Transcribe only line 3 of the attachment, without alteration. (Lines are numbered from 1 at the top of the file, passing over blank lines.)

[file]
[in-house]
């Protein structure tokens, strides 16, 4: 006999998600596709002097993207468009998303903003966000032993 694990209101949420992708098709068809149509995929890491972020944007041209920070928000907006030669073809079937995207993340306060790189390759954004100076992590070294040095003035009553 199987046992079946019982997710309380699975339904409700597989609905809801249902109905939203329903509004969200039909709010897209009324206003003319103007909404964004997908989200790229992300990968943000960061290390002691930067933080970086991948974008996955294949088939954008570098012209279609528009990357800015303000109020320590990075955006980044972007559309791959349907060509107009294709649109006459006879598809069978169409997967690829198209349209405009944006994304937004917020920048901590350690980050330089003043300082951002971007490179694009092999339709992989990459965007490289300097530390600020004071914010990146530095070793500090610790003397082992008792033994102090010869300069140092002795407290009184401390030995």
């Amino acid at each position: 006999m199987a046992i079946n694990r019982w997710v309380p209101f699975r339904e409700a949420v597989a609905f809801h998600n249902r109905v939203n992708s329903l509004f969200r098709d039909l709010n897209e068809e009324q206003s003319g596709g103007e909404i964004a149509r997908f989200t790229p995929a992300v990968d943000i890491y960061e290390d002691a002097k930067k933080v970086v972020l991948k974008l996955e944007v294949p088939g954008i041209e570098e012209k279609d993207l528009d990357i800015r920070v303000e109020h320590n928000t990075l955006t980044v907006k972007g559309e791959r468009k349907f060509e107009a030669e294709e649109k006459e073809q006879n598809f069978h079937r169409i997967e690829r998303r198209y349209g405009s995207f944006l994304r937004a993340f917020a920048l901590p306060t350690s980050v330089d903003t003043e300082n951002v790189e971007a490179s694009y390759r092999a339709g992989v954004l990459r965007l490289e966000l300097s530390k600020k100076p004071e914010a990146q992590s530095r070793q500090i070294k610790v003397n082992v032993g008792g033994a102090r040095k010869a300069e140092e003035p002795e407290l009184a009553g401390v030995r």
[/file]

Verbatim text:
């Amino acid at each position: 006999m199987a046992i079946n694990r019982w997710v309380p209101f699975r339904e409700a949420v597989a609905f809801h998600n249902r109905v939203n992708s329903l509004f969200r098709d039909l709010n897209e068809e009324q206003s003319g596709g103007e909404i964004a149509r997908f989200t790229p995929a992300v990968d943000i890491y960061e290390d002691a002097k930067k933080v970086v972020l991948k974008l996955e944007v294949p088939g954008i041209e570098e012209k279609d993207l528009d990357i800015r920070v303000e109020h320590n928000t990075l955006t980044v907006k972007g559309e791959r468009k349907f060509e107009a030669e294709e649109k006459e073809q006879n598809f069978h079937r169409i997967e690829r998303r198209y349209g405009s995207f944006l994304r937004a993340f917020a920048l901590p306060t350690s980050v330089d903003t003043e300082n951002v790189e971007a490179s694009y390759r092999a339709g992989v954004l990459r965007l490289e966000l300097s530390k600020k100076p004071e914010a990146q992590s530095r070793q500090i070294k610790v003397n082992v032993g008792g033994a102090r040095k010869a300069e140092e003035p002795e407290l009184a009553g401390v030995r």